The prophet Daniel was given strange dreams and visions during the first year that Belshazzar ruled over Babylon. The first three of the animals he saw was one like a lion, the second like a bear, and the third like a leopard (Daniel 7:1 - 6). These represented the kingdoms of Babylon, Medo-Persia and Greece (Alexander the Great). These empires were also symbolized by the great image of a man seen by Nebuchadnezzar (Daniel 2).
God uses certain animals, in part, to represent humanly created kingdoms because they share some general traits.
Creatures such as lions and bears use their strength, cunning and agility to hunt their prey. They can attack without warning at a time and place of their own choosing. The purpose of their behavior is to forcibly and violently take the lives of other beasts for their own purposes (food). These animals are vicious killers without mercy or concern for how their actions affect others.
Human-led kingdoms such as those of Babylon, Persia and Greece used violence to overcome nations and peoples. They viciously attacked innocent humans, usually without warning, so that they could fulfill their own selfish goals. They had little if any concern for those they dominated. They, without consent, usually harshly ruled those who they did not kill.
Lions are mentioned 150 times in the King James Bible. They are considered an apex predatory of land animals (Job 38:39) and the king of beasts. Lions are stated to possess strength and power (Proverbs 30:30), boldness (2Samuel 17:10), ferocity (Psalm 7:2), and stealth (Psalm 10:9; Lamentations 3:10).
King Nebuchadnezzar, the greatest ruler over the Neo-Babylonian kingdom, is represented by a lion in Daniel's vision (Daniel 7:4). As lions are considered the greatest of all beasts, Nebuchadnezzar is labeled by God "a king of kings" (Daniel 2:37) and Babylon "the glory of kingdoms" (Isaiah 13:19). He possessed power, strength and glory (Daniel 2:37). Like an animal, however, he also indulged in violence and cared little how his actions affected others (4:27).
Bears, another animal that can be vicious, are known for their formidable strength and violence (1Samuel 17:34, Amos 5:19; Hosea 13:8). They attack those who are helpless against their power (Proverbs 28:15). They represent the Medo-Persian Empire (Daniel 7:5) which was both strong and fierce. The Persians were known for their violent attacks and gruesome acts, desiring the spilling of blood above gold or silver (Isaiah 13:15 - 18). They were likely the creators of using crucifixion as a long and excruciatingly painful means of killing their enemies.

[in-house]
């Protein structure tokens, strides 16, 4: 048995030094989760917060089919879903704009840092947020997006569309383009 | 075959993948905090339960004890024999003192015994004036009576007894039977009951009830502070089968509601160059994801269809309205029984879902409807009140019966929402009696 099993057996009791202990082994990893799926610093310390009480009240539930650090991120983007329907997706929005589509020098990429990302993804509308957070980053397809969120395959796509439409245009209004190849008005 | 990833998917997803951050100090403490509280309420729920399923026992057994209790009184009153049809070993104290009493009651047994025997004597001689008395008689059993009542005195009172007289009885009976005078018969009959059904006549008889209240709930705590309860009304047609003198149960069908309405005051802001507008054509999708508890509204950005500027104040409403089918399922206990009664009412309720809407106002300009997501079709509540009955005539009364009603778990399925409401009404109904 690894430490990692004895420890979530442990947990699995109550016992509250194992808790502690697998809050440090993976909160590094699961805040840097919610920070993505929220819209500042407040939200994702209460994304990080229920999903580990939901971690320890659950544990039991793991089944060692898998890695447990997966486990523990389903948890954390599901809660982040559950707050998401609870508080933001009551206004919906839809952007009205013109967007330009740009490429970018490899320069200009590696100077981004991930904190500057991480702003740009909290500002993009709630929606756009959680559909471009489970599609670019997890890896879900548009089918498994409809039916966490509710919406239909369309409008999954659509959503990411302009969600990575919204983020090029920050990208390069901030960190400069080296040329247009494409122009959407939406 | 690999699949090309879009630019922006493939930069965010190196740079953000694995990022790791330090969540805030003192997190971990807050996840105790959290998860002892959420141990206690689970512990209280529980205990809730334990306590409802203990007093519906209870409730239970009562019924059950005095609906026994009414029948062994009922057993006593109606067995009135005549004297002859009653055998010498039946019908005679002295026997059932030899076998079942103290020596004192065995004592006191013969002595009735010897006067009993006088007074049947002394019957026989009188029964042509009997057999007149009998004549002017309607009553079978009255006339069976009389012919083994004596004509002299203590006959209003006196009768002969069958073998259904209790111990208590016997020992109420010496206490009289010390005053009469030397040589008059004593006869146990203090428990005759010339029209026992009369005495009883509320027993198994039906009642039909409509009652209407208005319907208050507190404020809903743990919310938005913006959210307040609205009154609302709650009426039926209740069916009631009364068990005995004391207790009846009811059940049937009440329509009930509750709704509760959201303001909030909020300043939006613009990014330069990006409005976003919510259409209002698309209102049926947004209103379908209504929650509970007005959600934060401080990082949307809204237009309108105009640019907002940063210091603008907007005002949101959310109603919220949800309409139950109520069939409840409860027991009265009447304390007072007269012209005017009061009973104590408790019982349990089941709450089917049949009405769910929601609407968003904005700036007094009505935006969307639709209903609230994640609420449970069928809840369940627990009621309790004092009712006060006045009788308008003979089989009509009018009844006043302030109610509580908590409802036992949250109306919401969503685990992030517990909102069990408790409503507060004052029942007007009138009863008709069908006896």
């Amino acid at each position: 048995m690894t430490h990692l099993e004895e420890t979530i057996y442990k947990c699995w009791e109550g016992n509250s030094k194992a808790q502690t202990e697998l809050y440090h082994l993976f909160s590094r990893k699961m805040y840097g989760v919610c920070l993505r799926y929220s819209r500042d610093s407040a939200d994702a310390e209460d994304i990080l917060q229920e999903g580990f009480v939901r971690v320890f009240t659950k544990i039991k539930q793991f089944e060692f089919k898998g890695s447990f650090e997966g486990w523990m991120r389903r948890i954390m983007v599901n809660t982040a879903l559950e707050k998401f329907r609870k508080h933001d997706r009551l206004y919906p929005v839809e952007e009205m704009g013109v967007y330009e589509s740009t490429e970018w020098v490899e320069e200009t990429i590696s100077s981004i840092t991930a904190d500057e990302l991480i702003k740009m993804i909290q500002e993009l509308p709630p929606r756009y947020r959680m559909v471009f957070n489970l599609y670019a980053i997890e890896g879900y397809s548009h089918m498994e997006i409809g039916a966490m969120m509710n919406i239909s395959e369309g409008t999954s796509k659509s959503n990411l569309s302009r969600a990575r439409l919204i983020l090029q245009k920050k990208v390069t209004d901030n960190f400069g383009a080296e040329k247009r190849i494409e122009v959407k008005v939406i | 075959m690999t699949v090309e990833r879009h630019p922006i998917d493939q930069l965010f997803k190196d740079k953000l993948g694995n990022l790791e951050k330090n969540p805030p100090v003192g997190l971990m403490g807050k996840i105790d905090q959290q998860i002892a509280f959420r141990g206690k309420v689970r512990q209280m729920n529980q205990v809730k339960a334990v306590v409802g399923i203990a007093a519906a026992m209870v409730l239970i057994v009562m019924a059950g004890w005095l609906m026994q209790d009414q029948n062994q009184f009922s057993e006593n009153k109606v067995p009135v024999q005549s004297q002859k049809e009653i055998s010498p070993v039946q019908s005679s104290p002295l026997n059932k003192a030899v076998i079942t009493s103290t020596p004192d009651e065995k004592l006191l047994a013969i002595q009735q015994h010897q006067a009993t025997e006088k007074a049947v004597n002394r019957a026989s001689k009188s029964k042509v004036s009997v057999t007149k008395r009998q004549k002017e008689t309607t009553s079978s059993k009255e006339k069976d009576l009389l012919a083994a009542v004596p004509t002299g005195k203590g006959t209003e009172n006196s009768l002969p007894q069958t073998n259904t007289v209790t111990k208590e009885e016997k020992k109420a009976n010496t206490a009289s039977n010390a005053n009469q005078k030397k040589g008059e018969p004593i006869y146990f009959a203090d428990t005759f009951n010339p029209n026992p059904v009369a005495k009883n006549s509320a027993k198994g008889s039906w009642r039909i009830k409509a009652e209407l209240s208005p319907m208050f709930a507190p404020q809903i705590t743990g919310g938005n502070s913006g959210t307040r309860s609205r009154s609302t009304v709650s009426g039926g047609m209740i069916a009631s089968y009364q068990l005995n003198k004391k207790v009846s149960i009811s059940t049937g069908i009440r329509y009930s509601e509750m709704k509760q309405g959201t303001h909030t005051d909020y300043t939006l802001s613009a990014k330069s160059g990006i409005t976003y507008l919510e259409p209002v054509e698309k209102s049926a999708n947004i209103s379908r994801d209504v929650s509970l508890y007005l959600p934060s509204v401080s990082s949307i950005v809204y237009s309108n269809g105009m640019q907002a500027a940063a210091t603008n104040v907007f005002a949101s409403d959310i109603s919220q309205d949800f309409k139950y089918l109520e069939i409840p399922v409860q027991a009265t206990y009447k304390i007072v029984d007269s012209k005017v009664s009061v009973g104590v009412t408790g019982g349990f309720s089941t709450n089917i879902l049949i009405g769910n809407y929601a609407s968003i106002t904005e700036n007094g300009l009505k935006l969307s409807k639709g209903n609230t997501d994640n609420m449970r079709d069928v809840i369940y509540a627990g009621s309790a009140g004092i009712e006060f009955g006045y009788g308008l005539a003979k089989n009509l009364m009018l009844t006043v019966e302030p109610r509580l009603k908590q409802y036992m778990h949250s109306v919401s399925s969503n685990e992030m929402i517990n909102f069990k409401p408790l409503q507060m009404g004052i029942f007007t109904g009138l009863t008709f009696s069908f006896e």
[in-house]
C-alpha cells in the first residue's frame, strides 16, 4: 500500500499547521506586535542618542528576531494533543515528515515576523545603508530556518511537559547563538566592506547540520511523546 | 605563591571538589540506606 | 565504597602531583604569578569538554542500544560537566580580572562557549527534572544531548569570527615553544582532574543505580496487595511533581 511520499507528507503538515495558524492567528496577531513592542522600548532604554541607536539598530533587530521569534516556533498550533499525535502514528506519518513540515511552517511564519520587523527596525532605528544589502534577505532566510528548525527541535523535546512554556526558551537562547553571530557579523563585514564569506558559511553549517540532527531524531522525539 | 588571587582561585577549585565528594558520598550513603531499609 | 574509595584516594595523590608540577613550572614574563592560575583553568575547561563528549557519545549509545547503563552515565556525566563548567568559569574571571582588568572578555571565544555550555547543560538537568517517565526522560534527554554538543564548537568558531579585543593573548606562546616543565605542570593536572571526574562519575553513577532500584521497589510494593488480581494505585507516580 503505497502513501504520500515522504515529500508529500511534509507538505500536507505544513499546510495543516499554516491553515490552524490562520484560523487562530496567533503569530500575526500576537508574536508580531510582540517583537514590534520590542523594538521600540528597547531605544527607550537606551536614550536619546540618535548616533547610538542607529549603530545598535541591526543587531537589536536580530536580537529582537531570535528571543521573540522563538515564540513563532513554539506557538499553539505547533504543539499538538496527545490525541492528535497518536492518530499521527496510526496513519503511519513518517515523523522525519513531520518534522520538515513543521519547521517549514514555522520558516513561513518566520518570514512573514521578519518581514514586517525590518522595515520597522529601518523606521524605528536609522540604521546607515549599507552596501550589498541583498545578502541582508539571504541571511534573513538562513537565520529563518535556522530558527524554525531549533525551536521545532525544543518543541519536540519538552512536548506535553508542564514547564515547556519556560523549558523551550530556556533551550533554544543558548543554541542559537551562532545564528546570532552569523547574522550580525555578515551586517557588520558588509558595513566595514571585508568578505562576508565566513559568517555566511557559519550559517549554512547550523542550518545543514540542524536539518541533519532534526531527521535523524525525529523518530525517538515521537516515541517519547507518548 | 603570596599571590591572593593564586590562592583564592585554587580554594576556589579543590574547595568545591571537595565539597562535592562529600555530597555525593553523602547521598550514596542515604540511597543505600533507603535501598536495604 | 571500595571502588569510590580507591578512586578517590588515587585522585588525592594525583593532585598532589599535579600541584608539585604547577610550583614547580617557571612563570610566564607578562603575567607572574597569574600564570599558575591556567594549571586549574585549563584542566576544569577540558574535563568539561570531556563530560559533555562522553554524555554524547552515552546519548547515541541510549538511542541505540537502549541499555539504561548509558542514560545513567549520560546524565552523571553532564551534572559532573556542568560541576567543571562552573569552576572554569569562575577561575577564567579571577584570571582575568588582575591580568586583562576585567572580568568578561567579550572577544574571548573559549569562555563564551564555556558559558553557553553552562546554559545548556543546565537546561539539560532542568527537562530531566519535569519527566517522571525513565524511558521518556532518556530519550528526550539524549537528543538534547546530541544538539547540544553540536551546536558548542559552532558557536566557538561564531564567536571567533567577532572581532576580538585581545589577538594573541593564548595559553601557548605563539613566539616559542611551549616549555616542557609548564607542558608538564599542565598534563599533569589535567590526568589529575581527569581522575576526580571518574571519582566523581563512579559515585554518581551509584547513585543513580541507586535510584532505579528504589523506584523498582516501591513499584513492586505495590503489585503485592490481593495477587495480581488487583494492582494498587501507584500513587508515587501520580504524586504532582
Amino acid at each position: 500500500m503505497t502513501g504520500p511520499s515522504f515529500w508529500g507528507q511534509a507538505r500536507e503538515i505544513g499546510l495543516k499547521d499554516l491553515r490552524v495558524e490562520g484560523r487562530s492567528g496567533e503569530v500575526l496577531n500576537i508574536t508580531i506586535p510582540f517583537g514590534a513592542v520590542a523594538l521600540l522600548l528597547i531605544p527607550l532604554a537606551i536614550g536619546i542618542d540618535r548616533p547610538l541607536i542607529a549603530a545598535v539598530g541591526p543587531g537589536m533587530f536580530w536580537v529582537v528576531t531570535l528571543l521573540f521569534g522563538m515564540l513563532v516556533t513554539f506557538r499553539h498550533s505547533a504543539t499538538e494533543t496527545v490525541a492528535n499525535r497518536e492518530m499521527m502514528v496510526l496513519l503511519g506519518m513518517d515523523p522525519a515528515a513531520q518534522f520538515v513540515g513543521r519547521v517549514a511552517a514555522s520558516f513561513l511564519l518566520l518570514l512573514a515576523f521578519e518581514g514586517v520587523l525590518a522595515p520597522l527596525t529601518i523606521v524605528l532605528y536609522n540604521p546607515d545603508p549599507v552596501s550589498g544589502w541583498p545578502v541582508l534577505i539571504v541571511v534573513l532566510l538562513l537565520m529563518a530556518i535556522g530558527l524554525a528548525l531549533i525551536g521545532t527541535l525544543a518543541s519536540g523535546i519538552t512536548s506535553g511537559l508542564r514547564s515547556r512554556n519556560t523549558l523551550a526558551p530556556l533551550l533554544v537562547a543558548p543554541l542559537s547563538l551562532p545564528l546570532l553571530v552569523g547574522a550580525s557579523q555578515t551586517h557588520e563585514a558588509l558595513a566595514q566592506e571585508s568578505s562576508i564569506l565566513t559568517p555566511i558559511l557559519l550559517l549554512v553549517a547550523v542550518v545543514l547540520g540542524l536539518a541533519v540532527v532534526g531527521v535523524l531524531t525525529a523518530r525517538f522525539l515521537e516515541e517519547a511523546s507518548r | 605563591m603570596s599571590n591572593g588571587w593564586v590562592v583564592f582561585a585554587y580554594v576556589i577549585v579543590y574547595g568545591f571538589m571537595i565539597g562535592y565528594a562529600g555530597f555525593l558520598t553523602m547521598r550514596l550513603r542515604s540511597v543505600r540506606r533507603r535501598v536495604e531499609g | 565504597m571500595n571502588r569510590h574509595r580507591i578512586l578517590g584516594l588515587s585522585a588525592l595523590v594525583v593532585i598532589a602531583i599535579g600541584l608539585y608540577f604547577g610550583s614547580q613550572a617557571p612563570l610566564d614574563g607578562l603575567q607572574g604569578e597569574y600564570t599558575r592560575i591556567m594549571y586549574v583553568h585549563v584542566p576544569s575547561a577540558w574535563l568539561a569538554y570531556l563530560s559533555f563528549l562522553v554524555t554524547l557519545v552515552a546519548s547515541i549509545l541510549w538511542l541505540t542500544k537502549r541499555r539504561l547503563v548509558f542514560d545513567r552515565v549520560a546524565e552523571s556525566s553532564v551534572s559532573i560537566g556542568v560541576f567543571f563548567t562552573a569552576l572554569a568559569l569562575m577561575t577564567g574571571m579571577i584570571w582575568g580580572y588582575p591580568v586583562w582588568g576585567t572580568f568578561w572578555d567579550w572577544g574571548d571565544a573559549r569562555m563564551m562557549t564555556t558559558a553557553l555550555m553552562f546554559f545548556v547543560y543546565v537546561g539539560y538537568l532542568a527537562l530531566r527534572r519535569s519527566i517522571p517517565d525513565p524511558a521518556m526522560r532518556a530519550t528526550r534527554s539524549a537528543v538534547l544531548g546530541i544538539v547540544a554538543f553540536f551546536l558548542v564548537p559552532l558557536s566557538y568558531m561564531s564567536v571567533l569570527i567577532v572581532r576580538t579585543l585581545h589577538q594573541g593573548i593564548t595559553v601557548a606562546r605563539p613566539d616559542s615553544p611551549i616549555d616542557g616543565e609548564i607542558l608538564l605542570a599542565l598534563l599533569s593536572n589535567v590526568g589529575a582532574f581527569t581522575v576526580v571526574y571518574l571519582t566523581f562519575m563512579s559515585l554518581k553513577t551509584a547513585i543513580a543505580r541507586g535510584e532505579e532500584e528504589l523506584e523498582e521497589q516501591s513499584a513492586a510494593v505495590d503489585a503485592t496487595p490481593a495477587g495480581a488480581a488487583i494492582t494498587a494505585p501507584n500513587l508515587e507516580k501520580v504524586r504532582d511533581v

Leopards are known for being cunning animals. They are willing to watch and wait for the right time to attack their prey (Jeremiah 5:6, Hosea 13:7). They are also known for being swift and formidable killers (Habakkuk 1:8). Leopards, in Daniel's dream, represent the Macedonian (Greek) empire of Alexander the Great (Daniel 7:6).
Alexander's cunning and swiftness, like an animal, enabled him to go undefeated on the battlefield even though his enemies usually outnumbered him. His ability to stealthy and rapidly ambush his foes is legendary. In the incredibly short span of 10 years (336 to 326 B.C.), Alexander conquered territory stretching from Greece to as far south as Egypt and as far east as northwestern India. In a mere decade, he took control of roughly 2 million square miles (about 5.2 million square kilometers) of land!
Dragons are found thirteen times in Revelation (12:3 - 17, 13:2 - 11, 16:13 and 20:2) and 35 times total in the King James Bible. Thirteen is highly symbolic as the number represents rebellion and lawlessness.
The Bible states this animal is venomous (Deuteronomy 32:33), as dangerous as a lion or adder (Psalm 91:13) and possesses the ability to swallow up their prey (Jeremiah 51:34). They are wild, solitary and untamable animals that roam desolate places like wildernesses (Job 30:29, Isaiah 13:22, 34:13, Jeremiah 9:11, 10:22, Malachi 1:3). They are also full of vanity (Ezekiel 29:3).
Like a dragon, Scripture states Satan the devil is a restless being who roams the earth (Job 1:7, 2:2). He is like an untamable vicious animal who attacks anyone he can so that he can destroy them (1Peter 5:8). The devil is also full of vanity and self-centered lusts (Ezekiel 28:17, Isaiah 14:13 - 14, John 8:44).
The devil will soon be manifested to the entire world through the Beast and False Prophet. Through them he will establish a worldwide kingdom aptly named Babylon (Revelation 14:8, 17:5,). Like a vicious animal he will seek to fulfill his will without mercy or pity. One of his first tasks will be to hunt down and destroy any Christians he can find (Revelation 12:17, 13:7). He will also, like a cunning serpent, deceive the world into receiving a mark and worshipping him (13:15 - 17). His grip over humanity (Revelation 13:4), however, will end with Jesus' Second Coming (Revelation 19).